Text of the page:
Dr Archie Cochrane (the pioneer of Cochrane Collaboration) inspired and encouraged Dr Aubrey to question many practices in dentistry. He was the first to ask whether six-monthly dental visits of patients bring any good to the patients. He famously wrote in Lancet 1977 that such practice might cause more harm than benefit. His premise was based on the fact that the more dentists look, the more they find; and the more they explore, the more procedures they perform; hence falling into the trap of overtreatment.
Dr Aubrey wrote “persons having dental examinations at intervals longer than six months were not at a disadvantage. They did not have more severe dental caries or periodontal disease than those attending at intervals of 6 months”
Dr Aubrey was the first to highlight the risks of dentists carrying out too early intervention in restoring a tooth. Once a filling is done, it’s highly likely to be replaced. As a result, the tooth preparation would become broader (more comprehensive and more in-depth). Consequently, more complex over time (now known as the tooth-restoration cycle).
Clinical dentistry: A blend of art and science
Clinical dentistry is a blend of art and science where the craftsman (dentist) uses his/ her skills to provide treatment based on scientific principles. However, considerable variability exists among clinicians for treatment decision making, attributing to their education, training and experience.
Moreover, some inherent variability is due to the natural subjectivity involved in the process of treatment planning. One can test this hypothesis by sharing full mouth x-rays series of the teeth to a group of dentists. It would be interesting to explore that the number of restorations they recommend would vary extensively.
In the face of hardship, Dr Aubrey never gave up!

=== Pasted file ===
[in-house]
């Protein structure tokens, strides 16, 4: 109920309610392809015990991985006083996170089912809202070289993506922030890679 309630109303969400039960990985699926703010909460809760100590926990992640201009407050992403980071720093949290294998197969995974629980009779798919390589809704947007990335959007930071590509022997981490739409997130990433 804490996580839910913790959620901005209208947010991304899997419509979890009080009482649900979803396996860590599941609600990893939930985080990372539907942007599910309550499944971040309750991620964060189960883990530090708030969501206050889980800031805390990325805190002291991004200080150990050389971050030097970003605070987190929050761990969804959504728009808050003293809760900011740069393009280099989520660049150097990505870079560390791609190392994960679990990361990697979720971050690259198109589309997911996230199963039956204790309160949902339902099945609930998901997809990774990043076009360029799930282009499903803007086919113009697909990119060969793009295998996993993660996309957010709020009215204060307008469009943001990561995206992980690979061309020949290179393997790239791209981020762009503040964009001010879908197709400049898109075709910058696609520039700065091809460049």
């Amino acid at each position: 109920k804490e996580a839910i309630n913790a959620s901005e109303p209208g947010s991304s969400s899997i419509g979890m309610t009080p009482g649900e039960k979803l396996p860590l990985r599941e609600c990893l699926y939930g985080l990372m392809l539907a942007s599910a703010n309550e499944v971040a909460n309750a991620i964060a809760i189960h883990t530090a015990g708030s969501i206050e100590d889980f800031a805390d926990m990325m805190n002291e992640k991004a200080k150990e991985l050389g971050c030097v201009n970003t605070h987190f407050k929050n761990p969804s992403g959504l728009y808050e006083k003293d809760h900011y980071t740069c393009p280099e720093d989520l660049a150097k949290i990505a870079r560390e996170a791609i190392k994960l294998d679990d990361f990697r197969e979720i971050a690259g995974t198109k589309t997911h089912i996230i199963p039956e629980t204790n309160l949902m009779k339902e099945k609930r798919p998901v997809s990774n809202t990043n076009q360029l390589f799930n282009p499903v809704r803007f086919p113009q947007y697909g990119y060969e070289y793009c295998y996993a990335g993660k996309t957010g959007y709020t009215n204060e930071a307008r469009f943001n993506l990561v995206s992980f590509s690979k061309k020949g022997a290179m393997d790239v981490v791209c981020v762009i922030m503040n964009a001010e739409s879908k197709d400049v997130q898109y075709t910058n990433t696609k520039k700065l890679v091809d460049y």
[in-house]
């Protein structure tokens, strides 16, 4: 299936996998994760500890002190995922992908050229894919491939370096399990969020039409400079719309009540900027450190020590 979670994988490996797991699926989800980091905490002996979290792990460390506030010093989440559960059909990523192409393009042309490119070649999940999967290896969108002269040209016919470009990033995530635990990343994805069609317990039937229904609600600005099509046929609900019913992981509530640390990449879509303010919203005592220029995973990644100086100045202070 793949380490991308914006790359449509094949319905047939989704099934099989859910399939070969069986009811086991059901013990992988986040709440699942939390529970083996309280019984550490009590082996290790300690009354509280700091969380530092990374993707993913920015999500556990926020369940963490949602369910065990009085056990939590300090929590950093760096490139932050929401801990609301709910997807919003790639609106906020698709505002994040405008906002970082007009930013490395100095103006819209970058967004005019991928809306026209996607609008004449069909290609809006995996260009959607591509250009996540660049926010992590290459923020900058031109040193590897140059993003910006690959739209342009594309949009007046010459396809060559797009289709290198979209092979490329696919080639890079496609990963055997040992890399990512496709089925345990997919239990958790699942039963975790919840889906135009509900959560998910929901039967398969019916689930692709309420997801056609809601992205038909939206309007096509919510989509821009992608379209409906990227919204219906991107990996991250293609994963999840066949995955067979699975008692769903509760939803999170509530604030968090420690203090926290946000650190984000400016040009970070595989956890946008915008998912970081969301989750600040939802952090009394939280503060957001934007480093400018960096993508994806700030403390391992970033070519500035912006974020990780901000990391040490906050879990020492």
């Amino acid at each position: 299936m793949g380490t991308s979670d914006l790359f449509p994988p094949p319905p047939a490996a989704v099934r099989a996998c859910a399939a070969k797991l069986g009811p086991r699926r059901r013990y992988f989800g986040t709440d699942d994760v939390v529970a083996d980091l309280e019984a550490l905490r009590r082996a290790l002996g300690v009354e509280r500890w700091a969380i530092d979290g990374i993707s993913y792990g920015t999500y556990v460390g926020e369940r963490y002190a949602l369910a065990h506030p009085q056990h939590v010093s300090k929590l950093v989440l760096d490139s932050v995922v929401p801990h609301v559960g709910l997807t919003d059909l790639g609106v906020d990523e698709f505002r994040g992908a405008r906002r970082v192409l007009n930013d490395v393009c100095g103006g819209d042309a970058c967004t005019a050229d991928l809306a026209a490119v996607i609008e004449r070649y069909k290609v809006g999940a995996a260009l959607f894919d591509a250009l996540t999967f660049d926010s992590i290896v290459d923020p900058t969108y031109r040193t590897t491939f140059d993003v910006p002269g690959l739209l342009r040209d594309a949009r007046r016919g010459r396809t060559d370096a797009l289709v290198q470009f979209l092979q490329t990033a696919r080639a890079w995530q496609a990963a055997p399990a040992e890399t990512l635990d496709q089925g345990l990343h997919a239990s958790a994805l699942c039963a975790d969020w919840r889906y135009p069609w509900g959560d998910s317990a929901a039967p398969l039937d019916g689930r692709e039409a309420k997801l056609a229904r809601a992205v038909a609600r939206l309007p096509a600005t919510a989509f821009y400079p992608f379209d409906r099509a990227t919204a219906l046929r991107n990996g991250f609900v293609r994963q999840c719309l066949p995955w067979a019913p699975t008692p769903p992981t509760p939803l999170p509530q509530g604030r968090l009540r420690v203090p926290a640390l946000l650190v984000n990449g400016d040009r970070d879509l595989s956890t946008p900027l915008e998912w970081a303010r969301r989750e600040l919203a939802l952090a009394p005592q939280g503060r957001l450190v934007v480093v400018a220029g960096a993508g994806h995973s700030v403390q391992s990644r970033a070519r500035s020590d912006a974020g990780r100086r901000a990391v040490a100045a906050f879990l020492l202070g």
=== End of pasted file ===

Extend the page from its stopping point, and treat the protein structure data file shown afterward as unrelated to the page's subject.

In other words, all of these clinicians can’t be right at one time. Dr Aubrey pointed this out and shared the evidence to substantiate his statement. But many other dentists took this quite negatively. They critiqued Dr Aubrey and labelled him as a dry-fingered dentist (for being associated to dental research and not doing clinical dentistry).
…and went on to threaten Dr Aubrey to be reported to the General Dental Council, UK for ‘bringing the dental profession into disrepute’
Dr Aubrey felt intimidated for losing his employment on account of his conscientious perspective he shared with the community. It was not his opinion that made him face the opposition, but the scientific data that made him stood for the science; unfortunately, no one supported him. People suggested him to go back to his native land, South Africa as his position on dental check-ups was intolerable to the dentists in the UK, but Dr Aubrey inaudibly stayed true to his ideologies. Ultimately in 2004, the National Institute for Health and Care Excellence proved him right and guidelines were published that fully validated his appraisals.
Dr Aubrey: More than a dentist
Additionally, scientists all over the world acknowledged Dr Aubrey for his contributions to our present understanding of the role of a carbohydrate-rich diet in the development and progress of caries. Similarly, the association of sugary beverages and obesity is again the scientific work of Dr Aubrey.
Above all, Dr Aubrey’s contribution to medicine and dentistry are enormous. His work on the social determinants of oral and general health and emphasis on the role of prevention and health inequalities has significantly influenced policymaking and the dental curriculum in institutions. Dr Aubrey’s received many awards, including honorary doctorates. IADR conferred him the Distinguished scientist award for his outstanding contributions to the dental sciences.
The dentist who touched many hearts
Dr Aubrey Sheiham died of mesothelioma in the year 2015. He authored over 250 research papers mentored 52 PhD scholars belonging to 20 countries. To sum up, we can learn that the perseverance and sheer hard work in the right direction yields success no matter how significant is the opposition. That is to say; we should follow the role models in our field to make progress and contribute as an agent of impactful change.
-The author is Associate Professor, Department of Operative Dentistry, Agha Khan University and can be reached at firstname.lastname@example.org